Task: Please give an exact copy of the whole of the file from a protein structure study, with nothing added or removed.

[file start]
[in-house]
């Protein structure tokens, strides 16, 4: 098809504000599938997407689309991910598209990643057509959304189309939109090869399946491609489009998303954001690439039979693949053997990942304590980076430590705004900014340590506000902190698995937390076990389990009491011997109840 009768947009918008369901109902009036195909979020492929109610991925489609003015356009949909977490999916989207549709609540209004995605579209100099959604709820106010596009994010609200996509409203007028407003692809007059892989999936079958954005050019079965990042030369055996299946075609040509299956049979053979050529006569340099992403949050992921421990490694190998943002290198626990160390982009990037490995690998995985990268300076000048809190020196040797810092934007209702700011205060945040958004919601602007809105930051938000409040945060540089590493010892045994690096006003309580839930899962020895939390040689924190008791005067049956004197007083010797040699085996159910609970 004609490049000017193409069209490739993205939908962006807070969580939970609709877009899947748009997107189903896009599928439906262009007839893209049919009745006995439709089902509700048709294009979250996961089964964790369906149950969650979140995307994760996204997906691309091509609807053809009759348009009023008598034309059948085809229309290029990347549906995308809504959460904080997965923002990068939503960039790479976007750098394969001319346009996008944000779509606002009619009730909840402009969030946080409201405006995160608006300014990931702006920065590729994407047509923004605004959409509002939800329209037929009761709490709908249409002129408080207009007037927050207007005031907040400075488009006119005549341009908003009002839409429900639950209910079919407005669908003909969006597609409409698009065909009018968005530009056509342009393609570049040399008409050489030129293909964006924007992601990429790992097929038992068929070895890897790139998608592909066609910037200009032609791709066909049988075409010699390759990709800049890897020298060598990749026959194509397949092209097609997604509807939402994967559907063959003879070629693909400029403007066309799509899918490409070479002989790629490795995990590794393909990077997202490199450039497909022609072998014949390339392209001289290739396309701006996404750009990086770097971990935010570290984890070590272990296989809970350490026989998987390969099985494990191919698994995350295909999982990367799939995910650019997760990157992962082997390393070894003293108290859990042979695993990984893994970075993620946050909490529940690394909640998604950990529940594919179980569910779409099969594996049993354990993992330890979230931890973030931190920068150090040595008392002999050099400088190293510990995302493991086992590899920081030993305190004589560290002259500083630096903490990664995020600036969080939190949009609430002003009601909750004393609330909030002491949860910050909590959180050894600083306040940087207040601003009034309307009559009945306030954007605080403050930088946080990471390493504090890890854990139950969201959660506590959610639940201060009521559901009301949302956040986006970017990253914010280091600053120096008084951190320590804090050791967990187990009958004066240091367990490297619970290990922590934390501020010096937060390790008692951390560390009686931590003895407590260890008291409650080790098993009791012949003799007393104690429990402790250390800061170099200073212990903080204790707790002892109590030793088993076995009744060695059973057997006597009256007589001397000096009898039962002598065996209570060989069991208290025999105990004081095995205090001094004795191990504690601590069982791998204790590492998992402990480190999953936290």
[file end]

[in-house]
């Protein structure tokens, strides 16, 4: 098809504000599938997407689309991910598209990643057509959304189309939109090869399946491609489009998303954001690439039979693949053997990942304590980076430590705004900014340590506000902190698995937390076990389990009491011997109840 009768947009918008369901109902009036195909979020492929109610991925489609003015356009949909977490999916989207549709609540209004995605579209100099959604709820106010596009994010609200996509409203007028407003692809007059892989999936079958954005050019079965990042030369055996299946075609040509299956049979053979050529006569340099992403949050992921421990490694190998943002290198626990160390982009990037490995690998995985990268300076000048809190020196040797810092934007209702700011205060945040958004919601602007809105930051938000409040945060540089590493010892045994690096006003309580839930899962020895939390040689924190008791005067049956004197007083010797040699085996159910609970 004609490049000017193409069209490739993205939908962006807070969580939970609709877009899947748009997107189903896009599928439906262009007839893209049919009745006995439709089902509700048709294009979250996961089964964790369906149950969650979140995307994760996204997906691309091509609807053809009759348009009023008598034309059948085809229309290029990347549906995308809504959460904080997965923002990068939503960039790479976007750098394969001319346009996008944000779509606002009619009730909840402009969030946080409201405006995160608006300014990931702006920065590729994407047509923004605004959409509002939800329209037929009761709490709908249409002129408080207009007037927050207007005031907040400075488009006119005549341009908003009002839409429900639950209910079919407005669908003909969006597609409409698009065909009018968005530009056509342009393609570049040399008409050489030129293909964006924007992601990429790992097929038992068929070895890897790139998608592909066609910037200009032609791709066909049988075409010699390759990709800049890897020298060598990749026959194509397949092209097609997604509807939402994967559907063959003879070629693909400029403007066309799509899918490409070479002989790629490795995990590794393909990077997202490199450039497909022609072998014949390339392209001289290739396309701006996404750009990086770097971990935010570290984890070590272990296989809970350490026989998987390969099985494990191919698994995350295909999982990367799939995910650019997760990157992962082997390393070894003293108290859990042979695993990984893994970075993620946050909490529940690394909640998604950990529940594919179980569910779409099969594996049993354990993992330890979230931890973030931190920068150090040595008392002999050099400088190293510990995302493991086992590899920081030993305190004589560290002259500083630096903490990664995020600036969080939190949009609430002003009601909750004393609330909030002491949860910050909590959180050894600083306040940087207040601003009034309307009559009945306030954007605080403050930088946080990471390493504090890890854990139950969201959660506590959610639940201060009521559901009301949302956040986006970017990253914010280091600053120096008084951190320590804090050791967990187990009958004066240091367990490297619970290990922590934390501020010096937060390790008692951390560390009686931590003895407590260890008291409650080790098993009791012949003799007393104690429990402790250390800061170099200073212990903080204790707790002892109590030793088993076995009744060695059973057997006597009256007589001397000096009898039962002598065996209570060989069991208290025999105990004081095995205090001094004795191990504690601590069982791998204790590492998992402990480190999953936290």